This tip was originally published in February 2002.

Remove broken taps

Problem : Taps break off, especially when tapping a blind hole. Is there an easy way to remove the tap without damaging the piece part?

Solution : Build up a small welding bead on the top of the tap. Then slip a nut over the bead and weld the nut to the bead. Using a wrench, the tap should be easily extracted.

This tip was originally published in March 2005.

Tennis anyone?

Problem : Sometimes you have to run a wire above a suspended ceiling where the distance is greater than 30 feet. Is there an easy way to run the wire without disturbing the tiles?

Solution : Run a piece of string through a tennis ball. Throw the ball to the point where you want the wire. If the ball falls short, an observer can note which tile bounced. Pull the wire with the string.

This tip was originally published in December 2003.

Limit battery charge

Problem : The battery life of portable power tools is reduced if overcharged due to the battery overheating. How can this problem be eliminated?

Solution : Provide the correct number of charging hours by using an outlet timer. When the tool is picked up in the morning it will have the proper charge.

This tip was originally published in March 2005.

Eliminating drip

Problem : Using paint out of a can or bucket often gets messy. Each time the brush is wiped, paint runs down the outside and around the lip of the can. Is there a way to keep the can clean?

Solution : Place a large rubber band or strip of tape across the top of the can to wipe the brush on. Paint then drips into the container, eliminating the mess.

This tip was originally published in February 1997.

Gaskets stay put

Problem : Sometimes gaskets have to be installed in unusual and/or difficult locations. They may be awkward or impossible to hold in place while installing bolts. How can you get a gasket to stay in place when installing it in such a situation and adhesives can't be used?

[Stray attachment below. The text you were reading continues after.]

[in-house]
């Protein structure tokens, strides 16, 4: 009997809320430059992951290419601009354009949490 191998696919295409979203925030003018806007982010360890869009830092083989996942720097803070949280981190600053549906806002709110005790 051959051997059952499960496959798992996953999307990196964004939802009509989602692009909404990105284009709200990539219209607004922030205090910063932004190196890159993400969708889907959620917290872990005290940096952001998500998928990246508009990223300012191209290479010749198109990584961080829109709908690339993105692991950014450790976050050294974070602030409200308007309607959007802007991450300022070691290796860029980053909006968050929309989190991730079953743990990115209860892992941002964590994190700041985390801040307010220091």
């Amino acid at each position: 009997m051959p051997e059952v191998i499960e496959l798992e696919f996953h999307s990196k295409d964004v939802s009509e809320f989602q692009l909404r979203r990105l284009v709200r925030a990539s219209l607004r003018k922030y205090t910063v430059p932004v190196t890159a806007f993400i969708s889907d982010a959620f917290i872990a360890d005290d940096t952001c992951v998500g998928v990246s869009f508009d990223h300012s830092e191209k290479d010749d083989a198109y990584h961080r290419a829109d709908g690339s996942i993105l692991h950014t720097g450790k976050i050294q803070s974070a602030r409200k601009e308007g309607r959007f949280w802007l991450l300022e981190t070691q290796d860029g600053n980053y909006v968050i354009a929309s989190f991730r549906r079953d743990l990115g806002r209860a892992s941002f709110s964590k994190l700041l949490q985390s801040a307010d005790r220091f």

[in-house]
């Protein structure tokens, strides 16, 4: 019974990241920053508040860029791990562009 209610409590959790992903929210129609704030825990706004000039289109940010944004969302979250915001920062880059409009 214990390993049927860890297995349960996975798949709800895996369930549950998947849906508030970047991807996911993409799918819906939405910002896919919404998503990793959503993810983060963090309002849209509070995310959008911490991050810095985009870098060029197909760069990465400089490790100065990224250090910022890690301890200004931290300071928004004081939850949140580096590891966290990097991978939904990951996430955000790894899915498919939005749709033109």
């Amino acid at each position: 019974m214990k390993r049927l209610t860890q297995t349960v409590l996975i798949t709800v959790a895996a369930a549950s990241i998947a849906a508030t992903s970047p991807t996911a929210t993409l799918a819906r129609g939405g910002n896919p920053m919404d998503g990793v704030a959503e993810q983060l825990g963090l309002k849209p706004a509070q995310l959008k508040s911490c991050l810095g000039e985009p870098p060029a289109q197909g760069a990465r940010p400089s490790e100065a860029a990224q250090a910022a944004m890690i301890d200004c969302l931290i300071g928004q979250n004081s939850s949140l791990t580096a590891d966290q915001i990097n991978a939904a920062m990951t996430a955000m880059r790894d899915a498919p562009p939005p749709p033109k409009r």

Solution : Hold the gasket in location against one surface and tie it in place with pieces of string located in opposite holes. Install bolts in the remaining holes, drawing the two surfaces close to each other. Cut and remove the strings. Install the remaining bolts and the job is done.

This tip was published in February 2003.

Keep screws handy

Problem : When using a lot of fastening screws, it is time consuming to reach for them one at a time from a box. Is there a better way to have the screws handy while doing this work?

Solution : Tape a magnet to the back of a drill. Dip the drill into the box of screws and dozens of them will stick to the magnet. They are now convenient to retrieve and do the job.

This tip was originally published in February 2003.

Locating a bad connection

Problem : How can I locate an intermittent bad connection?

Solution : Hook inline fuseholders across the suspect connections. Load the fuseholders with low current fuses that will not carry the load. If the connection breaks, the fuse blows, giving a visual indication of the failure, even if the connection starts to conduct again.

This tip was originally published in March 1998.

Leveling answer

Problem : Leveling machinery is often frustrating. Placing a level in the traditional right-to-left and front-to-back orientations does not always work. Is there another way to determine level?

Solution : Aim the level at diagonal adjusting screws or corners of the base if shims are used. Time spent in the leveling task is greatly reduced.

This tip was originally published in February 1996.